That's right. Why was that done? Why was that action taken?
    Well, that action was taken—and Canada is very much in line with our other European allies on this—
    Okay, well—
    —to focus on restrictions on group 2 munitions and military items that could be sent to Turkey ultimately via export-controlled permits.
    I understand that, but why was that decision taken?
    The decision was taken so as to not restrict the exports—
    Okay, I understand.
    —of all export-controlled items to Turkey.
    There have been reports that Turkey has used these drones against the Kurds, the PKK, in Turkey proper and against the YPG in Syria and in Iraq. It may have possibly diverted these drones to Libya.
     There needs to be a risk assessment, which Global Affairs has done. What was the conclusion of the risk assessment analysis regarding the purpose for which WESCAM proposed exporting these targeting systems to Turkey?
    What was the conclusion of that risk assessment that was done?
    Just to clarify, there are possible allegations of Canadian technology on the drones. Canada is not responsible for—
    No, what I'm saying—
    —to be clear, is that seven targeting systems were exported by a company in Burlington, Ontario, to Turkey, to Baykar. We know that. At least two export permits were issued to do that.
    What was the conclusion of the risk assessment analysis in granting these export permits?
    Was that risk assessment done, and if so, what was it's conclusion?
    We always undertake a full risk assessment—
    I understand that, but what was the conclusion?
    The conclusion of risk assessments when the permits are issued is, ultimately, that there are no substantial risks.
    Since the Arms Trade Treaty has come into effect in September—
    Sorry, I only have two minutes left.
    In this particular case then, GAC agreed, and concluded in its risk assessment, that it was appropriate for these export permits to be granted. Is that what you're telling us?
    I think what's important to keep in mind is that the allegations that you mentioned earlier.... We're presently in the process of—
    I haven't made an allegation. I've just said that there have been seven targeting systems exported from Burlington, Ontario, to Turkey. I never made any mention of these ending up in the conflict zone. I'm simply asked if GAC's analysis concluded that the approval of these export permits was appropriate in the circumstances.
    I've explained to you in general terms, of course, that we go through an Arms Trade Treaty evaluation process since the Arms Trade Treaty came into effect, so any permits, generally speaking, would have to go through that evaluation.
    I can't comment on the details of any specific permits for reasons of commercial confidentiality.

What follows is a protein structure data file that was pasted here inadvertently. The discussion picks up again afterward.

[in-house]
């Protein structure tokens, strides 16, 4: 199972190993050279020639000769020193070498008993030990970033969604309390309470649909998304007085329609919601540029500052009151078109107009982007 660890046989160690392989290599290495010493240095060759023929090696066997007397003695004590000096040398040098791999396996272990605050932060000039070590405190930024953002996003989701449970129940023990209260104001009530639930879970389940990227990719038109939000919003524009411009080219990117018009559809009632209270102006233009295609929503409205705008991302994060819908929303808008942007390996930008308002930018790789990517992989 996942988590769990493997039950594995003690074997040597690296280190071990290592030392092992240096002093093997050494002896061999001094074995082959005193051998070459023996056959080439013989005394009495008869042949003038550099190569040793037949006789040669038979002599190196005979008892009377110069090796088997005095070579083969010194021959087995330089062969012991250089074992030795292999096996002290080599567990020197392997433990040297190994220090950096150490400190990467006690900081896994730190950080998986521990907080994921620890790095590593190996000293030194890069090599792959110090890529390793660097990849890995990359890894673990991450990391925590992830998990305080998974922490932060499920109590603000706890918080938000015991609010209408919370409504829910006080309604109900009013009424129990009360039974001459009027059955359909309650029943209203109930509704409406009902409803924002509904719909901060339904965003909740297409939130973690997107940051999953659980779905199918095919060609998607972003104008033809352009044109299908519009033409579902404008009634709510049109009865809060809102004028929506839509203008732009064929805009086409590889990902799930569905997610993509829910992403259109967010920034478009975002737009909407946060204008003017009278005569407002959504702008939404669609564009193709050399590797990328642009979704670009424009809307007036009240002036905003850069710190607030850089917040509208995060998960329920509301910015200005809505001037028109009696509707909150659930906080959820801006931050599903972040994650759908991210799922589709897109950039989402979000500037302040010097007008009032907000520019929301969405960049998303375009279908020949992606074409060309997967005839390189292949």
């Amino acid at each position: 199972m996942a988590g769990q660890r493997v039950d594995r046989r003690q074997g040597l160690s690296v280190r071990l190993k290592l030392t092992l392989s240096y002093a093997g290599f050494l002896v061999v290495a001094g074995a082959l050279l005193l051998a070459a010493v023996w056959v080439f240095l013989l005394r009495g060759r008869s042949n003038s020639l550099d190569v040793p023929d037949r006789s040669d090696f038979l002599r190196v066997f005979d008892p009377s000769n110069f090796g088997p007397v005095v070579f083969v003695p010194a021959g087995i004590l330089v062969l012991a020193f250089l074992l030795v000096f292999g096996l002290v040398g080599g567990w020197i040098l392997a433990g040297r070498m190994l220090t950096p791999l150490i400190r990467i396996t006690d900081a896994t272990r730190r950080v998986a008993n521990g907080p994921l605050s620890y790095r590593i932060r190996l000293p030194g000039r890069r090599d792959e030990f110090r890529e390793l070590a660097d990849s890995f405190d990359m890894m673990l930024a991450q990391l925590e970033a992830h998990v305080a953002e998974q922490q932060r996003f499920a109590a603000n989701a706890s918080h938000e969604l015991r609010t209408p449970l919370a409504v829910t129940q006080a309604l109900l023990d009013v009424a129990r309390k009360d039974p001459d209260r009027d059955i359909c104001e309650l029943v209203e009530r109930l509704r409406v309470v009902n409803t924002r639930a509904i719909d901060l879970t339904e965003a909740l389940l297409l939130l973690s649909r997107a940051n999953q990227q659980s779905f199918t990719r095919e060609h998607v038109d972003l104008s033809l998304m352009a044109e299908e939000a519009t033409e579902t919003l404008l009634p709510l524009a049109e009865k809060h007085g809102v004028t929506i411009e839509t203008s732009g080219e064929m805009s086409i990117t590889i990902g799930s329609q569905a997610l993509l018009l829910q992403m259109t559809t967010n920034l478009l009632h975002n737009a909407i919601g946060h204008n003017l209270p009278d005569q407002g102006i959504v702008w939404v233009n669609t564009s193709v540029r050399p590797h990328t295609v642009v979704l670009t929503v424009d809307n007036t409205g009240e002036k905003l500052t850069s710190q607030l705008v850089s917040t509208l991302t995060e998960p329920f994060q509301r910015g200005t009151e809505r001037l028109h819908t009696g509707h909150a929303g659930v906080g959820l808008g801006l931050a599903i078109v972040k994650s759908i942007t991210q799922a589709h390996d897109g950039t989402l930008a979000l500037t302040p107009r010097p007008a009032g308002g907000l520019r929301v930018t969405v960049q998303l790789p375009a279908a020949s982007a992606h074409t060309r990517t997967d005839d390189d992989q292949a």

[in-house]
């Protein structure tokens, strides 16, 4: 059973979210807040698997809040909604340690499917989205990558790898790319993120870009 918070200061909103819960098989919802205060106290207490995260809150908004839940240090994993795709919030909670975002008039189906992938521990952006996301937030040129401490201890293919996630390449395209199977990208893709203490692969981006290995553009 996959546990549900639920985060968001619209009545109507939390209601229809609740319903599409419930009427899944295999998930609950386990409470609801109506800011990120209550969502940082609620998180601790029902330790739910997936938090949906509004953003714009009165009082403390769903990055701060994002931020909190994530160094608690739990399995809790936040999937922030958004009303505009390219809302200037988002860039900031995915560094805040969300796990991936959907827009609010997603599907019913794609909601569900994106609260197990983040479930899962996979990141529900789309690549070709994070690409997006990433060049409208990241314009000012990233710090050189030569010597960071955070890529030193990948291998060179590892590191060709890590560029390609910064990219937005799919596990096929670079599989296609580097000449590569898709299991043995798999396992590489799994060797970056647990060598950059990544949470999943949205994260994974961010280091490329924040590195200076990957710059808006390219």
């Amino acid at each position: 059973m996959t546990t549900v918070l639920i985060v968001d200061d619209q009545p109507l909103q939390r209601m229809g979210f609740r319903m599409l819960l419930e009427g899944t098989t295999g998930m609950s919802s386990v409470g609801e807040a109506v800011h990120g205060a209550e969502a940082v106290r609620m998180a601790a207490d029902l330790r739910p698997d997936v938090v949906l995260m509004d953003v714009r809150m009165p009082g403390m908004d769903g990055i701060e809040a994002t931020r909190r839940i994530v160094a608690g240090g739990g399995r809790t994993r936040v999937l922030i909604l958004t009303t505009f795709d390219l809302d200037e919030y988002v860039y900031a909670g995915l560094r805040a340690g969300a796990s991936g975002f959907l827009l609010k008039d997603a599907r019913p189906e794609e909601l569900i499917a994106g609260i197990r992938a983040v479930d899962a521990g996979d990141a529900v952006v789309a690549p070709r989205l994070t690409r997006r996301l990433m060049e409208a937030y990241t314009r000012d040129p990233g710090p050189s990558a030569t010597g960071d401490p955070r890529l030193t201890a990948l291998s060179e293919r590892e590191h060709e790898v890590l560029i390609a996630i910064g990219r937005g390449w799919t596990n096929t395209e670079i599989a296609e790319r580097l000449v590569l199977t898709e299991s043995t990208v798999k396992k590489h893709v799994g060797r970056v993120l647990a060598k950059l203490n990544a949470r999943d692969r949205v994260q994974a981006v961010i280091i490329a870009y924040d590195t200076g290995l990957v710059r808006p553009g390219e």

I understand that, but the reason I ask is that we know that Baykar lobbied PCO in February and that, in the same month, L3Harris WESCAM also lobbied Minister Champagne's office. We know that the Prime Minister and President Erdogan spoke in April, and it was publicly reported that Prime Minister Trudeau committed to taking steps to address Turkish concerns regarding Canadian military exports to Turkey.
    Another question is this: Was there any direction from the Prime Minister's Office or Minister Champagne's office to approve these export permits?
    Again, I'm not in a position to discuss specific export permits for specific companies.
    Can you tell us then how many export permits were approved in the springtime?
    I've actually asked that question as well. Unfortunately, I'm not in a position to reveal numbers—
    We know that at least two export permits have been granted. We hear that over a dozen have been granted. We would like to know how many export permits have been granted and the details of those export permits.
    If the department could give that information to the clerk of the committee in the near future, it would be helpful for the committee's work.


    Understood. We'll endeavour to come back.
    Thank you.
    Mr. Chong, I think that's your time. Thank you very much.
    Next on the speaking list I have Dr. Fry.
     Thank you very much, Mr. Chair.
    As I understand it, any arms sales have to fall under the treaty negotiated with the NATO members. I don't think Canada is acting on its own; Canada is complying, hopefully, with the treaty agreements on arms sales. I think that's fair. I understand you cannot tell us some things because they are under security lockdown. We can't hear some things in a public meeting that concern security issues.
     I want to move on and ask Mr. Sproule some questions.
    Yesterday, on Wednesday, there was a European message that the Armenian Prime Minister has declared that Armenia is beyond the ability to negotiate a settlement of the conflict. In other words, he drew a line in the sand and is asking for volunteers to join an Armenian militia. I want to know how true that is.
    Secondly, you spoke very well of the Turkey-Azerbaijan friendship. It is my understanding that there are bilateral agreements specifically between Russia and Armenia. Today, how does that affect what is going on with Russia being the honest broker? I know there are three co-chairs for the Minsk Group. One is Russia, one is France and one is the United States.
    The question for me, then, is this: In your best estimation, given what the Armenian Prime Minister said on Wednesday and given that he has asked people to join the militia, do you really believe that the Minsk process will take place? Do you really believe there is an opportunity to start peace talks? Do you believe there is good faith on the part of Russia, Turkey, Armenia and Azerbaijan? Well, there is no good faith with two of them. Is there good faith on the part of these two larger countries—Turkey and Russia?
    There are a number of questions in that. Let me try to answer those in turn.